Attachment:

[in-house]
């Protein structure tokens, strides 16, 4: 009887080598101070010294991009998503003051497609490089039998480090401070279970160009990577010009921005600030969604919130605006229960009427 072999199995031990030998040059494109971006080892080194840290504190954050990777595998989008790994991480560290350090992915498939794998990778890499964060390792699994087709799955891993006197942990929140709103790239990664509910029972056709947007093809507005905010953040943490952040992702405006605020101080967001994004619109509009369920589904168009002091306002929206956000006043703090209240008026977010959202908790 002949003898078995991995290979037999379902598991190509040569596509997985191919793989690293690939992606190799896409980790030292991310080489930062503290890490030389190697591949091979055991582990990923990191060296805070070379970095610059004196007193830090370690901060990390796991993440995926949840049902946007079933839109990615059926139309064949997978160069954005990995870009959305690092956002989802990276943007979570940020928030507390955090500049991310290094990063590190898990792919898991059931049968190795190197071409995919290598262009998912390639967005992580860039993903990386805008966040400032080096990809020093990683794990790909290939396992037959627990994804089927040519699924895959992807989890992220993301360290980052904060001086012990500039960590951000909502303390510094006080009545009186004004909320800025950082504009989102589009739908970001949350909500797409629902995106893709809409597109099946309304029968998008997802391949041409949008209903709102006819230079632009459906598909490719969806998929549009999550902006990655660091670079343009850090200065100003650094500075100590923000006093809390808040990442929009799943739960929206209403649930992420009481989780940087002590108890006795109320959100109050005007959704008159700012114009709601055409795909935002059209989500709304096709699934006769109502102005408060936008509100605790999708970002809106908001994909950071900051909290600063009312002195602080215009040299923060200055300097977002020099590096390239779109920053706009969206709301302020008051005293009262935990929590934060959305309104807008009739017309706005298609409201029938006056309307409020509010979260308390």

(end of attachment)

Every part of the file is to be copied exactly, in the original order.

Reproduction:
[in-house]
């Protein structure tokens, strides 16, 4: 009887080598101070010294991009998503003051497609490089039998480090401070279970160009990577010009921005600030969604919130605006229960009427 072999199995031990030998040059494109971006080892080194840290504190954050990777595998989008790994991480560290350090992915498939794998990778890499964060390792699994087709799955891993006197942990929140709103790239990664509910029972056709947007093809507005905010953040943490952040992702405006605020101080967001994004619109509009369920589904168009002091306002929206956000006043703090209240008026977010959202908790 002949003898078995991995290979037999379902598991190509040569596509997985191919793989690293690939992606190799896409980790030292991310080489930062503290890490030389190697591949091979055991582990990923990191060296805070070379970095610059004196007193830090370690901060990390796991993440995926949840049902946007079933839109990615059926139309064949997978160069954005990995870009959305690092956002989802990276943007979570940020928030507390955090500049991310290094990063590190898990792919898991059931049968190795190197071409995919290598262009998912390639967005992580860039993903990386805008966040400032080096990809020093990683794990790909290939396992037959627990994804089927040519699924895959992807989890992220993301360290980052904060001086012990500039960590951000909502303390510094006080009545009186004004909320800025950082504009989102589009739908970001949350909500797409629902995106893709809409597109099946309304029968998008997802391949041409949008209903709102006819230079632009459906598909490719969806998929549009999550902006990655660091670079343009850090200065100003650094500075100590923000006093809390808040990442929009799943739960929206209403649930992420009481989780940087002590108890006795109320959100109050005007959704008159700012114009709601055409795909935002059209989500709304096709699934006769109502102005408060936008509100605790999708970002809106908001994909950071900051909290600063009312002195602080215009040299923060200055300097977002020099590096390239779109920053706009969206709301302020008051005293009262935990929590934060959305309104807008009739017309706005298609409201029938006056309307409020509010979260308390």